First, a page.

What Outdoor Endurance Racing At 51 Has Taught Me About Human Potential
As a busy sales exec, I've spent much of my career jet-setting from one meeting to the next, wining and dining prospective clients. While seemingly glamorous to some, this lifestyle left little time for my own interests, and I found myself wanting more.
First, I joined a 3-mile race.
Last year, I joined a thriving health and wellness company, which viewed employee happiness as its No. 1 priority. Employees were actually encouraged to take time away from work for themselves and the things they love.
With this in mind, I discovered a positive outlet in the form of outdoor endurance races, and I set my sights on my first Spartan Race at AT&T Park in San Francisco. As a 3-plus-mile course with only 20 obstacles, it was the perfect intro to endurance racing, and heck, when else would I get to do push-ups in the locker room where my beloved World Champion Giants lace up their cleats?
I loved every minute of it and was immediately hooked.
Then I signed up for a Tough Mudder.
On the way home, I turned my attention to my next challenge—the Tough Mudder in Lake Tahoe—set against the breathtaking backdrop and 10,000-foot elevation of Northstar in the Sierra Nevadas.
Tough Mudder boasts that it is "probably the toughest event on the planet." Never one to shy away from a challenge, I registered, and this fiftysomething joined the sea of twentysomethings who tend to partake in these events.
According to Tough Mudder, the race is made up of a 10- to 12-mile mud and obstacle course designed to drag you out of your comfort zone by testing your physical strength, stamina, and mental grit. With no podiums, winners, or clocks to race against, it's not about how fast you cross the finish line. Rather, it's a challenge that emphasizes teamwork and camaraderie.
A few days prior to the race, I traveled to Lake Tahoe to adjust to the mile-plus-high altitude. I set out on a trail run with my white lab, Bo. Halfway through the run, Bo decided he had had enough. He lay down in the shade and did not budge. I knew we had to get down, so I picked up all 90 pounds of him and began carrying him down the mountain. A local grounds crew took pity on me and let us ride the rest of the way down in their flatbed truck.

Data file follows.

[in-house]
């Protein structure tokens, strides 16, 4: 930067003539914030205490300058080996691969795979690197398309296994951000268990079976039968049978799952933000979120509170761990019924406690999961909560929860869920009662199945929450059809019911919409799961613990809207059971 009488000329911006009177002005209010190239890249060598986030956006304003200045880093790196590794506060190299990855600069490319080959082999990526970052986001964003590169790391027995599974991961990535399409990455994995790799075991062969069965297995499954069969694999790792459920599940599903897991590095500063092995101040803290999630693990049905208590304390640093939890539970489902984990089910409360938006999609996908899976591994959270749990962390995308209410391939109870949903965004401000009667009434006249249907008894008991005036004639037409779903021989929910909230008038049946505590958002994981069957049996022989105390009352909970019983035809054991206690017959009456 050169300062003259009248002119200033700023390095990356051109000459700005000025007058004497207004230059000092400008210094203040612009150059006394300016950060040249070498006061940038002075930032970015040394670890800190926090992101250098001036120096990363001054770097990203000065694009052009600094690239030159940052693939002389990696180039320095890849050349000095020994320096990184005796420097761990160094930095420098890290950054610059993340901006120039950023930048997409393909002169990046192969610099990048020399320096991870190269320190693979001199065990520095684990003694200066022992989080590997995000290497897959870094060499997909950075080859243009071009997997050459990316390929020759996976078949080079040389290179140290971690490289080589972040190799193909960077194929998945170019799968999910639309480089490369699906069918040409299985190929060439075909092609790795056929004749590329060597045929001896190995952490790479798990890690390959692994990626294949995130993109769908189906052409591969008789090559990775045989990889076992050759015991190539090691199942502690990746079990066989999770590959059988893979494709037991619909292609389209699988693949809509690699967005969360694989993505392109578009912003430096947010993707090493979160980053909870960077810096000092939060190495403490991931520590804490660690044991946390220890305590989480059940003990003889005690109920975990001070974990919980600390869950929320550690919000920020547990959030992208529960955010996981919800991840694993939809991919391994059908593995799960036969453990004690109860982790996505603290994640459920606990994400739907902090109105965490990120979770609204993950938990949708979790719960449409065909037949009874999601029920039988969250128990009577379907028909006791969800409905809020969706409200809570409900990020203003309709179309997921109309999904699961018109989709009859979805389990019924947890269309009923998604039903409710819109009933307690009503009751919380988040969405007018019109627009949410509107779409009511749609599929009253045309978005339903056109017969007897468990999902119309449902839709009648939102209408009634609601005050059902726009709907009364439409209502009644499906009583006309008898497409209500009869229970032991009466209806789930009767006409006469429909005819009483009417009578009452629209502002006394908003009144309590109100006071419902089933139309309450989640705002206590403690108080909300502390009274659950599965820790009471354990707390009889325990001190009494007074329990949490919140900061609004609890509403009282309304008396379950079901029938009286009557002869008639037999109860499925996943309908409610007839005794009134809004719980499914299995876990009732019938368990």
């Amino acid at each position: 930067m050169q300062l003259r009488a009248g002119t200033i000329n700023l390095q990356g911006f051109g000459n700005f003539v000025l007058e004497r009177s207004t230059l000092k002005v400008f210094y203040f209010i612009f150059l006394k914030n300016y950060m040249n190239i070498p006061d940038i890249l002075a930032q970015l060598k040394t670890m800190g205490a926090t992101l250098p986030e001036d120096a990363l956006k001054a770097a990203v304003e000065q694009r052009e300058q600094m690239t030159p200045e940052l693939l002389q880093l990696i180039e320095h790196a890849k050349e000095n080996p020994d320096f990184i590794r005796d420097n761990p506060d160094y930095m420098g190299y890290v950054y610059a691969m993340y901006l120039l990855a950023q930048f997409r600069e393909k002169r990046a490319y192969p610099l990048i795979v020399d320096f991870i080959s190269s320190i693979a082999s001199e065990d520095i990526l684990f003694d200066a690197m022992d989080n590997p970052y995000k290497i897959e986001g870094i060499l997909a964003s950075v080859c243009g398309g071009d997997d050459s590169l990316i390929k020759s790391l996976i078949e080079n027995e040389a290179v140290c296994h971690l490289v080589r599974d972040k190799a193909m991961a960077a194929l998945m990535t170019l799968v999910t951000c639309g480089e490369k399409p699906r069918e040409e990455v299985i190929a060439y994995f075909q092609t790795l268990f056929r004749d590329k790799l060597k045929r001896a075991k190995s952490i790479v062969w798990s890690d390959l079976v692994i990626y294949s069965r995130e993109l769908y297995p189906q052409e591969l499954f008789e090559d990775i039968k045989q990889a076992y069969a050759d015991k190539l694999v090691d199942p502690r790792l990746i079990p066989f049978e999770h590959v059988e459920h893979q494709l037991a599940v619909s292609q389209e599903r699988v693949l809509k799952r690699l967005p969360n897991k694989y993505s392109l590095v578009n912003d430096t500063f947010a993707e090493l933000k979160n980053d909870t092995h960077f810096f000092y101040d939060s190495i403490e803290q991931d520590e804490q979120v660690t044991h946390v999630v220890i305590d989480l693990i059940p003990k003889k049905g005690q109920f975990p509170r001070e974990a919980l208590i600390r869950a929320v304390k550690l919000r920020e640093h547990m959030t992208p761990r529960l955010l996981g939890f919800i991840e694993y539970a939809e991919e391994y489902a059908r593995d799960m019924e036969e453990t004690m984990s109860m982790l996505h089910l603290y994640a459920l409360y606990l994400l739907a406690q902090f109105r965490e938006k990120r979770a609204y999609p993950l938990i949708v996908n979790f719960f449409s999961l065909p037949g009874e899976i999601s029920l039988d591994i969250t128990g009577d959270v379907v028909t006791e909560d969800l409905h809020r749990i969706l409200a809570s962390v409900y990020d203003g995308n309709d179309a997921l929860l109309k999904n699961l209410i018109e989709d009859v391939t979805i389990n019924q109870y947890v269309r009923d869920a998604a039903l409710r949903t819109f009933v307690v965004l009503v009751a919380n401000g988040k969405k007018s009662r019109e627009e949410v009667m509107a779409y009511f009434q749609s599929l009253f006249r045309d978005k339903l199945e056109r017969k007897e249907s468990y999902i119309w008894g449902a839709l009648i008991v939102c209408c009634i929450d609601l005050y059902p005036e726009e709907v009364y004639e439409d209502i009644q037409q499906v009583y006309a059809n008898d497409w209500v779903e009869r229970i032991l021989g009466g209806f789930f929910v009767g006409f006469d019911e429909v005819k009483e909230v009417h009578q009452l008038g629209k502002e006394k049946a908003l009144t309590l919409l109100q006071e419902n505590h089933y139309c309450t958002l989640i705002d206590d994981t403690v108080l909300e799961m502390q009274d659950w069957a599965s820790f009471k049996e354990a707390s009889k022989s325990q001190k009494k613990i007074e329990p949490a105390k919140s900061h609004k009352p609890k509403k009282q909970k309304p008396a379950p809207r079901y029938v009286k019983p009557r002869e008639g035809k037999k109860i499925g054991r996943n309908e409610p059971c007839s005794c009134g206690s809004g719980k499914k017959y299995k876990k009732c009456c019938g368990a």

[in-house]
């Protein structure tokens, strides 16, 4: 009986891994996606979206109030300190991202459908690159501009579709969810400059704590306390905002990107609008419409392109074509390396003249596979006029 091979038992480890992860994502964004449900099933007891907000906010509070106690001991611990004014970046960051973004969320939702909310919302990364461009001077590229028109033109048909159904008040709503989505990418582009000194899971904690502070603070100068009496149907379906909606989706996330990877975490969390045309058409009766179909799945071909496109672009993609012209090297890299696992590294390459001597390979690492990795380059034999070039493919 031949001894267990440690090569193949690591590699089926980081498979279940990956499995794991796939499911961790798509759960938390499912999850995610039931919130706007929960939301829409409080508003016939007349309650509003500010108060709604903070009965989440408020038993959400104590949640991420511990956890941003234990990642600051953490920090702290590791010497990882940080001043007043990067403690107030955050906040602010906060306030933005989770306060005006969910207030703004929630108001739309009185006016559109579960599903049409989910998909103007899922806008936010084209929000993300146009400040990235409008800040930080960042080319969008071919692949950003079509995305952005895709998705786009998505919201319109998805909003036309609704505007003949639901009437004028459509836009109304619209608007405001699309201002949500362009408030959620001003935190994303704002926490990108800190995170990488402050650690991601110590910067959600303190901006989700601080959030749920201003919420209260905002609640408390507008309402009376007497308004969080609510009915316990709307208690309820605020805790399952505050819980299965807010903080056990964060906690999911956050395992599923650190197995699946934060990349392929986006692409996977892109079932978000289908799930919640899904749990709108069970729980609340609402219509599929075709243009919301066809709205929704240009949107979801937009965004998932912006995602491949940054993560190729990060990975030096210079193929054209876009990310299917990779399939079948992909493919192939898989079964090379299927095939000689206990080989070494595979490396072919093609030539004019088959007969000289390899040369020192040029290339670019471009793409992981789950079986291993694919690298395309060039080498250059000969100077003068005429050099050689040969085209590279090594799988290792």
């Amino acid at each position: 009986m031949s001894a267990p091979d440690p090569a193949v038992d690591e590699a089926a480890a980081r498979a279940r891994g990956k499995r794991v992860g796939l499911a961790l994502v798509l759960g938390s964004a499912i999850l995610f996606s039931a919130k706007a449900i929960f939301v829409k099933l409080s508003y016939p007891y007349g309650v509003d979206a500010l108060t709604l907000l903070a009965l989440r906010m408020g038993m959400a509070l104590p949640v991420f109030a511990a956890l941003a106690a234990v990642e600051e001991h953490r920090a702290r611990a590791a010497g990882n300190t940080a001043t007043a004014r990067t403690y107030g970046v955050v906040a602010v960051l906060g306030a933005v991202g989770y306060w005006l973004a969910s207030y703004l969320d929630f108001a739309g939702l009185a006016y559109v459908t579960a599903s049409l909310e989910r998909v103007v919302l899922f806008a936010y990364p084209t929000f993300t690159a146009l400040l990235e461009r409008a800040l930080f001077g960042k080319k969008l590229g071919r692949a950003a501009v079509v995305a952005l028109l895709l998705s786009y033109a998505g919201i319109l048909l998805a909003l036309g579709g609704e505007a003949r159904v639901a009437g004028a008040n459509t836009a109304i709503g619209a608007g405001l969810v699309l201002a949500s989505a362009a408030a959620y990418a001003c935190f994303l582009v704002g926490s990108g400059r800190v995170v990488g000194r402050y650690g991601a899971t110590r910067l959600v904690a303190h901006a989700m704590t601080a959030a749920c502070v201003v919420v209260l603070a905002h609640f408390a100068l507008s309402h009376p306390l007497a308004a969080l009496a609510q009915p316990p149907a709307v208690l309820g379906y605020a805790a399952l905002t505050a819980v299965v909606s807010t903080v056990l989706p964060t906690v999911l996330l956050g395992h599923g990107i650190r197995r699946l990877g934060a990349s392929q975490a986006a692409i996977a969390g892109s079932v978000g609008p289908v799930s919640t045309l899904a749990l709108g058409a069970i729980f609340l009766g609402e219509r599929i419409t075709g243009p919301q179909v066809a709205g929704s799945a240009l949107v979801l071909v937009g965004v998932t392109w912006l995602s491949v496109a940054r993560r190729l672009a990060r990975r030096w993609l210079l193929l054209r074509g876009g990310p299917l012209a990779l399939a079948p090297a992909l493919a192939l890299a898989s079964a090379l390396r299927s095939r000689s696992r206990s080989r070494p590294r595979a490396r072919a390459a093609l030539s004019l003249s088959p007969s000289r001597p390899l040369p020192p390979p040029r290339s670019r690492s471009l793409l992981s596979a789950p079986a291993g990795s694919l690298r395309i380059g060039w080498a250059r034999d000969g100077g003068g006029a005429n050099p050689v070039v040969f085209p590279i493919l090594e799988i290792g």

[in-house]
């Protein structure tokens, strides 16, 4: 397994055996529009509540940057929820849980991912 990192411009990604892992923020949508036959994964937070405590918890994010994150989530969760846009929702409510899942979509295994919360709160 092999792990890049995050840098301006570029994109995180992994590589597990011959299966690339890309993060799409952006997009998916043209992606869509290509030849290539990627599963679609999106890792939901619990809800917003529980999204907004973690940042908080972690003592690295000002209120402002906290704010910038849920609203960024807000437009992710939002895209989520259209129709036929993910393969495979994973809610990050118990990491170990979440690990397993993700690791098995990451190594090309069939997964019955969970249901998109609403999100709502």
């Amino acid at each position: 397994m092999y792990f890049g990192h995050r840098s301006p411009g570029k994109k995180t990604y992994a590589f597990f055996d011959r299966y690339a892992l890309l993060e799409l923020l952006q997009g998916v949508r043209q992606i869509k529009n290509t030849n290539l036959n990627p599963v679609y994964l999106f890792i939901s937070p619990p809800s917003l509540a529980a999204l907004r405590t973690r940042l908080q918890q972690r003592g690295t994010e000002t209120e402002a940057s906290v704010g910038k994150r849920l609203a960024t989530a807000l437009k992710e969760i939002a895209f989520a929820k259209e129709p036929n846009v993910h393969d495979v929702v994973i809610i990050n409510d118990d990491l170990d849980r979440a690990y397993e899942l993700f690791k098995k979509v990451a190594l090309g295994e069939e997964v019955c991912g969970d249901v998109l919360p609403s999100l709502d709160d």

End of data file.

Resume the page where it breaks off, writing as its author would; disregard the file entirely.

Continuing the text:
Was Bo trying to tell me something?
Here's what happened on Tough Mudder race day.
Race day started with a team of six. Only three would finish. We set out through obstacles aptly named Arctic Enema, the Block Ness Monster, and Everest 2.0, among others.
As I headed toward the finish line, I proudly commented on how good I felt. That is until I entered the final and requisite obstacle, Electric Shock Therapy. This particular obstacle sears you with live wires pulsing with as many as 10,000 electric volts as you trudge through a field of mud.
It was physical pain like I had never before experienced. I honestly thought one of the electrodes had cracked my skull, and another had cut off my right ear. But once the shocks subsided, and I picked myself up; my teammates and I victoriously crossed the finish line together covered in a lot of sweat, and mud, and yes, even a little blood.
So, was it all worth it? Absolutely. And as I continue to challenge myself, I'm reminded of the following valuable life lessons:
1. Do something outside of your comfort zone.
Outdoor endurance races challenge me and push my personal boundaries. Since Tough Mudder, I have completed two more Spartan Races, a Spartan Super in July that covered 10 miles and 20 obstacles in Central California's 100-degree heat, and on October 1, a Spartan Beast that spanned 15 miles and more than 30 obstacles in beautiful Squaw Valley.
2. Raise your own bar.
It's good for all of us to have something to aspire to in life and along the way. Setting goals to participate in these endurance events gave me a healthy way to channel my well-known energy. And by raising my own bar, I just achieved my most coveted goal: membership into the exclusive Spartan Trifecta Tribe by completing a Sprint, Super, and Beast in the calendar year.
3. Put in your hours and sweat equity.
Just as I prepare for a big sales presentation, I knew training for these races would be key to not just building my strength and conditioning but also to allaying my fears and giving me confidence to take on these increasingly difficult challenges. And aside from the Electric Shock Therapy experience, these races haven't been as painful as I thought.
4. Teamwork will get you through anything.
Tough Mudder and Spartan Races attest that the strength and stamina of one person pale in comparison to the power of a team. This is true in life and in work and, frankly, is my favorite part of competing in these amazing events.
Did I mention I also joined an adult kickball league this past year? You are never too old to have fun and try something new.